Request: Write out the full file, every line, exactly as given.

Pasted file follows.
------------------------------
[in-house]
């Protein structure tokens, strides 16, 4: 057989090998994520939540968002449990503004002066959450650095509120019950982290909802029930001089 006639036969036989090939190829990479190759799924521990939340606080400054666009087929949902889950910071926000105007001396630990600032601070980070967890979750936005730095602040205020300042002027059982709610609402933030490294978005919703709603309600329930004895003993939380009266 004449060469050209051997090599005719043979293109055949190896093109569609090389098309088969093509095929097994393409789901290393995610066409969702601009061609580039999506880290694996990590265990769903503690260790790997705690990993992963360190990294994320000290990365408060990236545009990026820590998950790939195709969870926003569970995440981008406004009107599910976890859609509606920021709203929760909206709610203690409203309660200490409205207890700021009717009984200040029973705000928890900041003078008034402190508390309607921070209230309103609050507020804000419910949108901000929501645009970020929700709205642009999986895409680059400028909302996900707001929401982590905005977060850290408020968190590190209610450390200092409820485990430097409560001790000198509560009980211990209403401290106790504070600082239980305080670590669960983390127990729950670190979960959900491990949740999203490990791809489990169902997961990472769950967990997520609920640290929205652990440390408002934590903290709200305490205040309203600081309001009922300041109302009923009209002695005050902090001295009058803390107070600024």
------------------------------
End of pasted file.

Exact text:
[in-house]
């Protein structure tokens, strides 16, 4: 057989090998994520939540968002449990503004002066959450650095509120019950982290909802029930001089 006639036969036989090939190829990479190759799924521990939340606080400054666009087929949902889950910071926000105007001396630990600032601070980070967890979750936005730095602040205020300042002027059982709610609402933030490294978005919703709603309600329930004895003993939380009266 004449060469050209051997090599005719043979293109055949190896093109569609090389098309088969093509095929097994393409789901290393995610066409969702601009061609580039999506880290694996990590265990769903503690260790790997705690990993992963360190990294994320000290990365408060990236545009990026820590998950790939195709969870926003569970995440981008406004009107599910976890859609509606920021709203929760909206709610203690409203309660200490409205207890700021009717009984200040029973705000928890900041003078008034402190508390309607921070209230309103609050507020804000419910949108901000929501645009970020929700709205642009999986895409680059400028909302996900707001929401982590905005977060850290408020968190590190209610450390200092409820485990430097409560001790000198509560009980211990209403401290106790504070600082239980305080670590669960983390127990729950670190979960959900491990949740999203490990791809489990169902997961990472769950967990997520609920640290929205652990440390408002934590903290709200305490205040309203600081309001009922300041109302009923009209002695005050902090001295009058803390107070600024």